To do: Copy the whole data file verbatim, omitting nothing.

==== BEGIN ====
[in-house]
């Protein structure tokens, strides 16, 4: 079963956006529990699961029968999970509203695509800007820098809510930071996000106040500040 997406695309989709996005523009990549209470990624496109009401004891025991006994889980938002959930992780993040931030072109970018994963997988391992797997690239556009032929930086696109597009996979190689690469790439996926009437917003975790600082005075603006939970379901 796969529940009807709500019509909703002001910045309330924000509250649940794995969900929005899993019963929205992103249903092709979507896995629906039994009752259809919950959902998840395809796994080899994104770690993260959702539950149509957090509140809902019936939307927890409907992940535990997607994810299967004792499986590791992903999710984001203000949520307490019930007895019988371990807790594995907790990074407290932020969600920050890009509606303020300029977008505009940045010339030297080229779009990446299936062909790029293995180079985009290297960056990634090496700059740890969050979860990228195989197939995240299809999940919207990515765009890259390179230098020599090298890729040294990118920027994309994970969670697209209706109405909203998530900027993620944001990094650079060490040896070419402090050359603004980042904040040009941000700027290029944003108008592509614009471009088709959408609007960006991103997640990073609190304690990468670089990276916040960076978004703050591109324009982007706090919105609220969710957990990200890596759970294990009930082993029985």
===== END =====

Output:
[in-house]
């Protein structure tokens, strides 16, 4: 079963956006529990699961029968999970509203695509800007820098809510930071996000106040500040 997406695309989709996005523009990549209470990624496109009401004891025991006994889980938002959930992780993040931030072109970018994963997988391992797997690239556009032929930086696109597009996979190689690469790439996926009437917003975790600082005075603006939970379901 796969529940009807709500019509909703002001910045309330924000509250649940794995969900929005899993019963929205992103249903092709979507896995629906039994009752259809919950959902998840395809796994080899994104770690993260959702539950149509957090509140809902019936939307927890409907992940535990997607994810299967004792499986590791992903999710984001203000949520307490019930007895019988371990807790594995907790990074407290932020969600920050890009509606303020300029977008505009940045010339030297080229779009990446299936062909790029293995180079985009290297960056990634090496700059740890969050979860990228195989197939995240299809999940919207990515765009890259390179230098020599090298890729040294990118920027994309994970969670697209209706109405909203998530900027993620944001990094650079060490040896070419402090050359603004980042904040040009941000700027290029944003108008592509614009471009088709959408609007960006991103997640990073609190304690990468670089990276916040960076978004703050591109324009982007706090919105609220969710957990990200890596759970294990009930082993029985």